Ian Kennedy's short walk to lunch from his office in Columbia's Town Center takes him through shopping mall parking lots and a parking garage — or along a sidewalk where lampposts block the way.
It's enough to make him feel that as a pedestrian in a car-centric community, he's in an "alien environment. ... A man on the moon, there are times you feel that way. Almost like you're trespassing," he said.
Perhaps that's not what Columbia founder James W. Rouse had in mind in his quest to create a new breed of city to nurture the human spirit. Fifty years after Rouse announced that his company had bought 14,100 acres in Howard County and was going to build a planned community, the latest effort to fulfill that aspiration has just begun.
Construction sites have sprung up from the northwest side of The Mall in Columbia down to the edge of Lake Kittamaqundi as part of a 30-year plan to remake the Town Center into a more walkable space with more apartment buildings, offices and stores. A Whole Foods market and Foreman Wolf restaurant are on the way, and renovations have recently been completed at an office building and the Town Center's landmark restaurant, Clyde's, on the lakefront.
The work is the first to begin under a redevelopment plan that allows up to 5,500 new apartments and townhouses, which could greatly increase the downtown population. The plan could add up to 4.3 million square feet of office space to the current 2.5 million and up to 1.25 million square feet of stores and hotels.
"Columbia has not achieved its full potential yet, and it won't achieve it until there is an alive downtown. ... That's the missing piece," said Padraic Kennedy, who was Rouse's choice to be the first president of the Columbia Association, the nonprofit organization that maintains open space and an array of community services, swimming pools and recreation centers.
Surrounded by nine residential villages, Columbia's downtown has become the "doughnut hole" in the center, said Kennedy, though it's not exactly empty. It is home to about 3,100 people and 8,700 jobs, to the Merriweather Post Pavilion and to Symphony Woods, site of the annual Wine in the Woods Festival, and the lakefront, a venue for many summer events.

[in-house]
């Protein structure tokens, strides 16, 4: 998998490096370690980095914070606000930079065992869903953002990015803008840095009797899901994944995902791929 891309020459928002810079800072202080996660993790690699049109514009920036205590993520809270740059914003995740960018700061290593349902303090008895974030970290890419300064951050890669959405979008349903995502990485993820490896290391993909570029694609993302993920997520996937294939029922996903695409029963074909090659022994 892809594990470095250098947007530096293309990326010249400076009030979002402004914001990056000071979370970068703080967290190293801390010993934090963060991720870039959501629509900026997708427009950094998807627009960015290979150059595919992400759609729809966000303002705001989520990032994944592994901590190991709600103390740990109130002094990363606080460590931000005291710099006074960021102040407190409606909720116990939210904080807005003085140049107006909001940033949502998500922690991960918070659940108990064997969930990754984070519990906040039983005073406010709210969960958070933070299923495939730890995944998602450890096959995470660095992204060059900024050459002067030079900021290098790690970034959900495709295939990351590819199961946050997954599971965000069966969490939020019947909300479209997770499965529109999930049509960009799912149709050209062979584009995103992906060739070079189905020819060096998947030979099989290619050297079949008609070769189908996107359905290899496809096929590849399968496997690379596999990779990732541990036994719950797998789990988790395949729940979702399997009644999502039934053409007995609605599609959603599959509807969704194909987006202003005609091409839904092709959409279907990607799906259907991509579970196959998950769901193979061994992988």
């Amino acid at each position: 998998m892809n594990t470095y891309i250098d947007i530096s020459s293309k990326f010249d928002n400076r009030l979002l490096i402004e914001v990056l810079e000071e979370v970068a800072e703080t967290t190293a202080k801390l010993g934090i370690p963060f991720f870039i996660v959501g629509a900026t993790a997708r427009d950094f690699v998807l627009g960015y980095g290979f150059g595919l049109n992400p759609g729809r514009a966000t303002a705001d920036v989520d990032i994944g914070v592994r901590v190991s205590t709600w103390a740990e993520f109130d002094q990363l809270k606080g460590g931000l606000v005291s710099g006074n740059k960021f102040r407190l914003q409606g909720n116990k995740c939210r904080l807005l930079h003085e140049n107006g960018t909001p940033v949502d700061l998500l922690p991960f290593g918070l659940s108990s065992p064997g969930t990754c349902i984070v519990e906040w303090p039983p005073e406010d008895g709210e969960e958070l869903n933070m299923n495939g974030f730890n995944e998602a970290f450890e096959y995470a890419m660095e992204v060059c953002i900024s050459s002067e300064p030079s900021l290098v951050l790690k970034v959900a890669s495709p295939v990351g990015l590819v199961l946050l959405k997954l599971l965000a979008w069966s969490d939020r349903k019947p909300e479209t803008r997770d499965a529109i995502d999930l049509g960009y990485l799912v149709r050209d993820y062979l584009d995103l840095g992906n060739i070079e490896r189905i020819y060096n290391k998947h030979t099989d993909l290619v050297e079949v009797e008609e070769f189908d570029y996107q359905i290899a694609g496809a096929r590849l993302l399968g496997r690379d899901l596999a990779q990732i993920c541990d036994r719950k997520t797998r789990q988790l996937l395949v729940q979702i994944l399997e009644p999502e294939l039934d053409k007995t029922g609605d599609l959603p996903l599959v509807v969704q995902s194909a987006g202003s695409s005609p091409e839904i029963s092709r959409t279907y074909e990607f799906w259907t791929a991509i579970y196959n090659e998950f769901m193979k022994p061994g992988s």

And yet, with its wide thoroughfares, office buildings and expansive parking lots, the 355-acre Town Center "just feels empty, like you're in a big open space and no one else is there," said Tom Coale, a former Columbia Association member and popular blogger from the Village of Dorsey's Search. "There really is no hustle and bustle. ... Part of that is the absence of density, of people living downtown."
Ian Kennedy, who lives in the Village of Oakland Mills and serves on the Downtown Arts and Cultural Commission created under the downtown redevelopment plan, said that "the talk was always that Columbia would be a true city. A true city needs a true downtown."
Home to more than 90,000 people, Columbia would be Maryland's second-largest city — after Baltimore — if it were incorporated as a city, which it isn't.
If Rouse never pursued that legal designation, he made it clear that his company's goal was to create a "real city."
He didn't make it clear right away, though. On Oct. 30, 1963, Rouse issued a four-page news release announcing that he was the man behind more than 140 farmland purchases made over the course of about nine months of frantic buying under straw company names: Farmingdale Inc., Potomac Estates Inc., Serenity Acres Inc., among others.
Rouse hoped to avoid alarming his audience, so he never used the word "city" in that release, or in his remarks to the three county commissioners, whom he had briefed in a public meeting the day before. He certainly never mentioned his dream of a racially integrated community, not while he was beginning the task of winning support for a project in a county still in the midst of public school desegregation.
He wrote in the release and told the commissioners that his purpose was to create a "community," and he emphasized his intention to preserve natural features, create lakes, parks and "greenbelts that will separate and give identity, scale and protection to the developed areas."
The three Republican commissioners, who had just been elected on a no-growth platform, did not immediately oppose the idea, but seemed somewhat taken aback, recalled William E. Finley, the project manager, who was with Rouse when he told them.
"Their response was, 'You're going to do what? In my county?'" said Finley, who now lives in South Florida.
Asked a few days later to explain his low-key approach, Rouse wrote that he meant to "do everything possible to abate fear and stimulate hope among the people of Howard County. ... We were inclined to soft pedal a bit the possible size of the new community, and we avoided any mention of words such as 'new town' or 'new city.'"